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THEODORICO F. DA
COSTA NETO, JUAN M. RENTERIA, G. DI BIASE FILHO
Urology, Ipanema General Hospital, Rio de Janeiro, RJ, Brazil
Renal hemangioma is a relatively rare benign tumor, seldom diagnosed as
a cause of hematuria.
Case report: A female 40-year old patient
presented with continuous gross hematuria, anemia and episodic right lumbar
pain, with onset about 3 months previously. The patient underwent multiple
blood transfusions during her hospital stay and extensive imaging propedeutics
was performed. Semi-rigid ureterorenoscopy evidenced a bleeding focus
in the upper calix of the right kidney, with endoscopic treatment being
The patient underwent right upper pole nephrectomy and presented a favorable
outcome. Histopathological analysis of the surgical specimen showed that
it was a renal hemangioma.
Comments: Imaging methods usually employed
for diagnostic investigation of hematuria do not have good sensitivity
for renal hemangioma. However, they are important to exclude the most
frequent differential diagnoses. The ureterorenoscopy is the diagnostic
method of choice and endoscopic treatment can be feasible when the lesion
is accessible and electrocautery or laser are available. We emphasize
the open surgical treatment as a therapeutic option upon failure of less
words: kidney; hemangioma; hematuria
Int Braz J Urol. 2004; 30: 216-8
hemangioma is a relatively rare benign tumor, seldom diagnosed as a cause
of hematuria. Approximately 200 cases were reported since this condition
was first described by Virchow in 1867 (1). This tumor can be classified
as cavernous or capillary and the majority of lesions have a diameter
of less than 1 cm. It affects most frequently young adults and there is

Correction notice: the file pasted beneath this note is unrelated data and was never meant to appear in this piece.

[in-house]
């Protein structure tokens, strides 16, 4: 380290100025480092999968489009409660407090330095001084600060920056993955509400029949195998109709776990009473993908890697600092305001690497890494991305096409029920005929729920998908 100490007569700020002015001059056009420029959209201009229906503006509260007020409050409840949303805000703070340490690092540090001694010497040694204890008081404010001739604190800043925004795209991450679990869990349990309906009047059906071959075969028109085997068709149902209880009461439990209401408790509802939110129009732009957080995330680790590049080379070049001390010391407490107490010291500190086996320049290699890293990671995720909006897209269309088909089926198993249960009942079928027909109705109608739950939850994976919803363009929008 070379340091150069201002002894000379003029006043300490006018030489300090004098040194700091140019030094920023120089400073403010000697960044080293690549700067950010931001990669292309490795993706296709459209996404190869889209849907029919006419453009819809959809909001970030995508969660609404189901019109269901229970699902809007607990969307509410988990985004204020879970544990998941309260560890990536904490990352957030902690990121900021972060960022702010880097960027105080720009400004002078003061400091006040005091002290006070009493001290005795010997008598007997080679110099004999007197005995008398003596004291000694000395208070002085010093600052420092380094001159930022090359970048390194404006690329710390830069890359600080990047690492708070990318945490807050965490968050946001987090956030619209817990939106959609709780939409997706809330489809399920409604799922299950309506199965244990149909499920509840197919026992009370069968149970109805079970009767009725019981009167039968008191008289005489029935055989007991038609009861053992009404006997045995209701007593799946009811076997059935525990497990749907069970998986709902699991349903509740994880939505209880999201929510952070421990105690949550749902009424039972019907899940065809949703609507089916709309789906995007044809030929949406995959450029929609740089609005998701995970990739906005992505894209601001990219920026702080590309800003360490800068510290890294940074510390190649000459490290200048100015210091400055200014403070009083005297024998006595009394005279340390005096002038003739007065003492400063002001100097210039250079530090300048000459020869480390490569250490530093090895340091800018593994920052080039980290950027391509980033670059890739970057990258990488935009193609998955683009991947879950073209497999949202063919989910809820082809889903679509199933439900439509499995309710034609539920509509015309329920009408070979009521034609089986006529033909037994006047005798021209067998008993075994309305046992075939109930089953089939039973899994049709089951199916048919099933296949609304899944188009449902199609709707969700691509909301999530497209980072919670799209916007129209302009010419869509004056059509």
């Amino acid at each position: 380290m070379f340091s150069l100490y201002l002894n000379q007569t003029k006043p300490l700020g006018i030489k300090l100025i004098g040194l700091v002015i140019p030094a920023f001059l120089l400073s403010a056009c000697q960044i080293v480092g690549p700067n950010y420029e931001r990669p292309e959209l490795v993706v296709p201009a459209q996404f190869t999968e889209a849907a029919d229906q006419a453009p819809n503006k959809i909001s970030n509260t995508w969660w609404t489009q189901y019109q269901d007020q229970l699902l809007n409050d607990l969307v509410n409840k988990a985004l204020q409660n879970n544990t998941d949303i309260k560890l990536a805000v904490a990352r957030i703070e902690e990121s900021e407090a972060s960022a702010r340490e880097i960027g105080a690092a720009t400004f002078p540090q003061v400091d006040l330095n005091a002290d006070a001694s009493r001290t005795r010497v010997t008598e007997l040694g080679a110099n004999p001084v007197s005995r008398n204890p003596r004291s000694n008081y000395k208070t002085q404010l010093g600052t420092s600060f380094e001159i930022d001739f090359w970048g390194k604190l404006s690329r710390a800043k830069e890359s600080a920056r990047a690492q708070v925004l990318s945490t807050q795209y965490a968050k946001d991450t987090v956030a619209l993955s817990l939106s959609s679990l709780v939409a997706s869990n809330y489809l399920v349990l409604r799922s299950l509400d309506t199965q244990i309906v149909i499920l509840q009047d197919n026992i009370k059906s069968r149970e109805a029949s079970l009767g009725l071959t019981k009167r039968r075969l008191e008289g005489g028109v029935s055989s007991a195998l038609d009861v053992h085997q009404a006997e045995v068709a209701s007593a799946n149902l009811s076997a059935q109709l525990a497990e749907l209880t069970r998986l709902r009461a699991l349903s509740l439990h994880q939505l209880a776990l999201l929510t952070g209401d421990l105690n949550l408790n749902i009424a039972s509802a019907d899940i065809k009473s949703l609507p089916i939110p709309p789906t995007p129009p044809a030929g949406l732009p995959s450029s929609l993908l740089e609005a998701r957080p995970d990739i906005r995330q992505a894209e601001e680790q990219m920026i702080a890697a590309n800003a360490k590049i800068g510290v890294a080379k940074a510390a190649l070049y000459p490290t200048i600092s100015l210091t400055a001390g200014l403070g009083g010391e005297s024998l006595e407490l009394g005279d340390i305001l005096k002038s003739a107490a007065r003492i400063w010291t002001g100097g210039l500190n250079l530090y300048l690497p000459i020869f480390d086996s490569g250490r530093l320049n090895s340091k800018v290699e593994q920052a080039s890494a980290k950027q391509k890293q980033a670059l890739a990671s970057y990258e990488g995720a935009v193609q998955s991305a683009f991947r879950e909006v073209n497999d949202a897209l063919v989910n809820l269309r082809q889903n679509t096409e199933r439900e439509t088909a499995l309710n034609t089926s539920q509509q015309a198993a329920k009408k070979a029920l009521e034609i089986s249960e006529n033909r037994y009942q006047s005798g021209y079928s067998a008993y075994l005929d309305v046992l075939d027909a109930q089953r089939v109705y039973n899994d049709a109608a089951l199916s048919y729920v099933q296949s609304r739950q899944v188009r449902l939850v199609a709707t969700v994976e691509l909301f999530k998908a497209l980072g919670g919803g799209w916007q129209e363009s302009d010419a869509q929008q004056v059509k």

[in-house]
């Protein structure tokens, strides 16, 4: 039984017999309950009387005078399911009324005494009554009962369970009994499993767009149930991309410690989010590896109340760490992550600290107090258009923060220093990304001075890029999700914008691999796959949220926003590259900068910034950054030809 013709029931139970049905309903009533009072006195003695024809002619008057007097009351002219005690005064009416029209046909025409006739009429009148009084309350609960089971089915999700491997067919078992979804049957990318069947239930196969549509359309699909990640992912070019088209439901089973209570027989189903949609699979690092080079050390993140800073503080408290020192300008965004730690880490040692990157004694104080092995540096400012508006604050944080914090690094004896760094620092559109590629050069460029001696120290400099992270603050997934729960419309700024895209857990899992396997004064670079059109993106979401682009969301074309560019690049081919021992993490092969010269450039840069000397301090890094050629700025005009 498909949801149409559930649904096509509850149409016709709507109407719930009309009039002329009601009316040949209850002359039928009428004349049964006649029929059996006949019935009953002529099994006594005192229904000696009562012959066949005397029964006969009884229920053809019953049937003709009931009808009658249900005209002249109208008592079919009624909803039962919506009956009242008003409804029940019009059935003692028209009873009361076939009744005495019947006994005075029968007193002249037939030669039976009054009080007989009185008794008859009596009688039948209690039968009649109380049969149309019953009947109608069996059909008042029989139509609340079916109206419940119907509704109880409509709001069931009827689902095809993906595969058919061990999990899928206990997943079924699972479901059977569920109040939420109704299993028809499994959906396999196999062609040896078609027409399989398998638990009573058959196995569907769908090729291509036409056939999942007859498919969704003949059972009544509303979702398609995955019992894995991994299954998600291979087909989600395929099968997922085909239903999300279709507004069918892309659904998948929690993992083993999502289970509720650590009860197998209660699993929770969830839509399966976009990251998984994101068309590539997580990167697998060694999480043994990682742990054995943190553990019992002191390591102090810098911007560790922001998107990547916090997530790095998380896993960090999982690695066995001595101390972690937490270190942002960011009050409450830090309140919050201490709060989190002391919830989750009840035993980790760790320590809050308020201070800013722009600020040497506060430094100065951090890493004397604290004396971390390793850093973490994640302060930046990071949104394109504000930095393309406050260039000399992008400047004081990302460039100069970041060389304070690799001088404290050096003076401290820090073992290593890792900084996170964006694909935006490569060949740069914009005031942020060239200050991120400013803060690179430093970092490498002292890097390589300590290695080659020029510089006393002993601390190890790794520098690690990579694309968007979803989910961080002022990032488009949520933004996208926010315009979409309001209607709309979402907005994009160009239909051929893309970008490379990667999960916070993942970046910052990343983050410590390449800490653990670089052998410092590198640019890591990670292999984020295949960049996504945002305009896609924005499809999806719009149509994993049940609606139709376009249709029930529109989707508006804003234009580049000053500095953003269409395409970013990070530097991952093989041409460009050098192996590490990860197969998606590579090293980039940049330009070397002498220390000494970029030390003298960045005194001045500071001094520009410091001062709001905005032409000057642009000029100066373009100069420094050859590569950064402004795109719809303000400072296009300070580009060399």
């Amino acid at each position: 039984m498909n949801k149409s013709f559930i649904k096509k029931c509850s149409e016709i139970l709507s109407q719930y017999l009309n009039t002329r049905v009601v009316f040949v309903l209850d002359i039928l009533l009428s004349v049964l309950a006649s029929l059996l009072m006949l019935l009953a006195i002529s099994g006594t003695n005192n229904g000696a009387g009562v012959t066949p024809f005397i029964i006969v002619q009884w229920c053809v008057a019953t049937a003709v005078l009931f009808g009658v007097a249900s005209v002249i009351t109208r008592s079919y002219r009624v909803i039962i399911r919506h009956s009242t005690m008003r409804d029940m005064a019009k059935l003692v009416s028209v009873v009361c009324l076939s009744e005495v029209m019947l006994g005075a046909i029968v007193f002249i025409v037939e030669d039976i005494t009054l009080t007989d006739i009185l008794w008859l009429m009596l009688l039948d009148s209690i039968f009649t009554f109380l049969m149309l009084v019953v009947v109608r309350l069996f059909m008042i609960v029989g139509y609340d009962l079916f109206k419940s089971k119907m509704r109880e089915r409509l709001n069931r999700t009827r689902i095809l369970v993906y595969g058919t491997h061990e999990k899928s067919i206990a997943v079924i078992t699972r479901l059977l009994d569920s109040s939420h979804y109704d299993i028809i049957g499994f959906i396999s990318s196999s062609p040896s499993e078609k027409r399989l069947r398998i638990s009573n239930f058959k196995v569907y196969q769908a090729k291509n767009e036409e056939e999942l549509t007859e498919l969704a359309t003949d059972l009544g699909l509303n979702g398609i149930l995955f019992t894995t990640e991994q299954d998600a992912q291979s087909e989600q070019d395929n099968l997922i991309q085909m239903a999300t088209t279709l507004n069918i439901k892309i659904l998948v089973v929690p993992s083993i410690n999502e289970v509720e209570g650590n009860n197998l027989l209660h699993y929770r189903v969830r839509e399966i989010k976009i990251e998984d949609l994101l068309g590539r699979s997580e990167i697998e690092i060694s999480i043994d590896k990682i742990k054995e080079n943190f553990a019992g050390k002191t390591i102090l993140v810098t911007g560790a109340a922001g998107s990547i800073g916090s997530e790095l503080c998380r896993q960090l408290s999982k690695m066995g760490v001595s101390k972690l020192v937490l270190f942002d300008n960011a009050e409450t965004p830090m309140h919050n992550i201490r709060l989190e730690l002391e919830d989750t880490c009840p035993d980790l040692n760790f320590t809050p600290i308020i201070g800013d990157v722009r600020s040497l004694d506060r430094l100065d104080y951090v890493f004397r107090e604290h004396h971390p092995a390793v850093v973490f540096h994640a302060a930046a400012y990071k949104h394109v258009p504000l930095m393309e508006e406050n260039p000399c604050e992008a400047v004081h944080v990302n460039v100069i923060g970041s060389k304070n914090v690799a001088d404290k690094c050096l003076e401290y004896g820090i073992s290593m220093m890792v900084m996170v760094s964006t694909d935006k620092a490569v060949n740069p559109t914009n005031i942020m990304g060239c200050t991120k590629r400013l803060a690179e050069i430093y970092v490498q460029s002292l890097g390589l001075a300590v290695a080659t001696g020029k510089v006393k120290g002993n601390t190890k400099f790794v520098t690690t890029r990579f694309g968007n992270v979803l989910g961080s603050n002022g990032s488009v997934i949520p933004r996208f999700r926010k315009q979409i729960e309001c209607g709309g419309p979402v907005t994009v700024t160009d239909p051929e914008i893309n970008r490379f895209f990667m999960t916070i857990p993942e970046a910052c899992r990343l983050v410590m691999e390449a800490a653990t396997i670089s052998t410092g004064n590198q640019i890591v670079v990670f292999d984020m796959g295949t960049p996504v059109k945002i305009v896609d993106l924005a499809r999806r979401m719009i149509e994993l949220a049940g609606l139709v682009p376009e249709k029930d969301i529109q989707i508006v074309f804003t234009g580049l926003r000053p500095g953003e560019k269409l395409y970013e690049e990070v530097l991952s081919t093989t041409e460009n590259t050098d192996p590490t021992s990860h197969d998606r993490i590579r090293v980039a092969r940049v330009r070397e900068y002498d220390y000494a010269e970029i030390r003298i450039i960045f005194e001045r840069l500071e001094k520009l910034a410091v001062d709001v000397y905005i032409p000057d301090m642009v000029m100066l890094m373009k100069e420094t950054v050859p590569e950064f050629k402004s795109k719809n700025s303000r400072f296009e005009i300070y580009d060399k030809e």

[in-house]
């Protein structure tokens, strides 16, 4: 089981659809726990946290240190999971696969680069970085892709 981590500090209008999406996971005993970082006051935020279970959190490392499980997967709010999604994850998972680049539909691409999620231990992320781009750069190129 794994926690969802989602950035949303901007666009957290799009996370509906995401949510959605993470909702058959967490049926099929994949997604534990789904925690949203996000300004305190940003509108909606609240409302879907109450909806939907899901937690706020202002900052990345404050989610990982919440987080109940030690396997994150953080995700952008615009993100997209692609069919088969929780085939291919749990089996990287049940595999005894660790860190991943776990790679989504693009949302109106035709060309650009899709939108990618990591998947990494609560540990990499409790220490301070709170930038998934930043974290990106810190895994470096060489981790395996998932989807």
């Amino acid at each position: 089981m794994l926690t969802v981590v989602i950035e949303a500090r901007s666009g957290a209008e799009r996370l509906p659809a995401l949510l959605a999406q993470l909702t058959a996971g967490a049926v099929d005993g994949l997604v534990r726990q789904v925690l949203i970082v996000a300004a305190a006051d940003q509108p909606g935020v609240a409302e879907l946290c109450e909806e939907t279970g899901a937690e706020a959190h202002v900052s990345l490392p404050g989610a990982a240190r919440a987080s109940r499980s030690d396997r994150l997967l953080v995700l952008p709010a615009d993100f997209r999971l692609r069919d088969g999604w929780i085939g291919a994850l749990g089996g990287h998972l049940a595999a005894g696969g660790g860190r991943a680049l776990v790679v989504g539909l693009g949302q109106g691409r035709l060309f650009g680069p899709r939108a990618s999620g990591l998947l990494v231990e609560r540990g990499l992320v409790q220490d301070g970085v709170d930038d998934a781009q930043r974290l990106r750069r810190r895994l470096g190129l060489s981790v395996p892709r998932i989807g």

no preference for gender.
Clinical presentation is characterized by
hematuria ranging from intermittent microscopic hemorrhage to abundant,
continuous bleeding, with hemodynamic repercussion.
We report one case of gross hematuria due
to renal hemangioma emphasizing clinical presentation, imaging diagnosis
and the treatment prescribed.
40-year old patient, complained of episodic gross hematuria with onset
around 4 years previously, which became continuous and associated with
episodic right lumbar pain in the past 3 months.
On the physical examination, gross hematuria
and anemia were evident. The patient underwent an ultrasonography of the
urinary tract, excretory urography and abdominal and pelvic computerized
tomography that did not evidence significant alterations. The semi-rigid
ureterorenoscopy showed a bleeding focus in the upper calix of the right
kidney, with endoscopic treatment being impossible due to difficulty of
access. Renal arteriography was performed, showing no alteration (Figure-1).
The patient maintained active bleeding, leading to persistent anemia and
requiring multiple blood transfusions during hospitalization. Renal arteriography
was unable to evidence the bleeding focus. However, considering its previous
location on semi-rigid ureterorenoscopy, an option was made towards selective
embolization of the right kidney upper pole (Figure-2).
Since there was no hematuria remission following
arterial embolization, the patient underwent a right upper pole nephrectomy
(Figure-3), presenting a favorable outcome, without hematuria within a
6-month follow-up. Histopathological analysis revealed renal hemangioma.
hemangioma is seldom diagnosed as a cause of hematuria. Imaging examinations
usually are not helpful for diagnosing hemangioma, though they are important
in order to exclude more frequent causes of hematuria.
The differential diagnosis of renal hemangioma
must include papillary necrosis, ectopic papilla, hemorrhagic papillitis
and urothelial carcinoma, among others (2).
Currently, the flexible ureterorenoscopy
is the method of choice for diagnosing this kind of lesion (3). When available,
the electrocautery or laser constitutes also the treatment of choice,
if the lesion is accessible. However, in the absence of such facilities,
open surgery is indicated in cases of persistent bleeding.
- Daneshmand S, Huffman JL: Endoscopic management of renal hemangioma.
J Urol. 2002; 167: 488-9.
- Viguier JL, Abbar M, Gelet A, Bouvier R, Martin X, Marechal JM, et
al.: The contribution of endoscopy in the diagnosis of unilateral hematuria
of renal origin and pseudotumors of the upper urinary tract. Prog Urol.
1994; 4: 219-27.
- Tawfiek ER, Bagley DH: Ureteroscopic evaluation and treatment of
chronic unilateral hematuria. J Urol. 1998; 160: 700-2.
Received: November 25, 2003
Accepted after revision: January 28, 2004
Dr. Juan Miguel Renteria
Hospital Geral de Ipanema
Rua Antônio Parreiras, 67 / 69
Rio de Janeiro, RJ, 22411–020, Brazil
Fax: + 55 21 3111-2362